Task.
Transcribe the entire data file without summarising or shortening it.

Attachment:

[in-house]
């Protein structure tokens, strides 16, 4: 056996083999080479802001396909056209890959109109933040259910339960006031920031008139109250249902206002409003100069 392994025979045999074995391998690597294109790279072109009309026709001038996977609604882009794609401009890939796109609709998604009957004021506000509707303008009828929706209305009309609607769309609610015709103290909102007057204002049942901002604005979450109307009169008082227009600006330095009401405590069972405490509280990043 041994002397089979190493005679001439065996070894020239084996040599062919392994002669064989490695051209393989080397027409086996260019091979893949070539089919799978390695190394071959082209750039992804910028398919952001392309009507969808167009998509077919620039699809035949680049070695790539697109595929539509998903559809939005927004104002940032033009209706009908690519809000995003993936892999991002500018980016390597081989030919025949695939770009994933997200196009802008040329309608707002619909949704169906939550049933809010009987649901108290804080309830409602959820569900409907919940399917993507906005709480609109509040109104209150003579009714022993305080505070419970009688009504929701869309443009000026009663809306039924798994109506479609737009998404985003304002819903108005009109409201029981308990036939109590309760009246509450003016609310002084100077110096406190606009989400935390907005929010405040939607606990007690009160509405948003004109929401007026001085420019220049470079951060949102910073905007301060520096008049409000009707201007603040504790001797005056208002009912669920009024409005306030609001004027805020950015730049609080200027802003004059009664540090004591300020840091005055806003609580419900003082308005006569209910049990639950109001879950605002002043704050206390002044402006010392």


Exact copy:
[in-house]
């Protein structure tokens, strides 16, 4: 056996083999080479802001396909056209890959109109933040259910339960006031920031008139109250249902206002409003100069 392994025979045999074995391998690597294109790279072109009309026709001038996977609604882009794609401009890939796109609709998604009957004021506000509707303008009828929706209305009309609607769309609610015709103290909102007057204002049942901002604005979450109307009169008082227009600006330095009401405590069972405490509280990043 041994002397089979190493005679001439065996070894020239084996040599062919392994002669064989490695051209393989080397027409086996260019091979893949070539089919799978390695190394071959082209750039992804910028398919952001392309009507969808167009998509077919620039699809035949680049070695790539697109595929539509998903559809939005927004104002940032033009209706009908690519809000995003993936892999991002500018980016390597081989030919025949695939770009994933997200196009802008040329309608707002619909949704169906939550049933809010009987649901108290804080309830409602959820569900409907919940399917993507906005709480609109509040109104209150003579009714022993305080505070419970009688009504929701869309443009000026009663809306039924798994109506479609737009998404985003304002819903108005009109409201029981308990036939109590309760009246509450003016609310002084100077110096406190606009989400935390907005929010405040939607606990007690009160509405948003004109929401007026001085420019220049470079951060949102910073905007301060520096008049409000009707201007603040504790001797005056208002009912669920009024409005306030609001004027805020950015730049609080200027802003004059009664540090004591300020840091005055806003609580419900003082308005006569209910049990639950109001879950605002002043704050206390002044402006010392």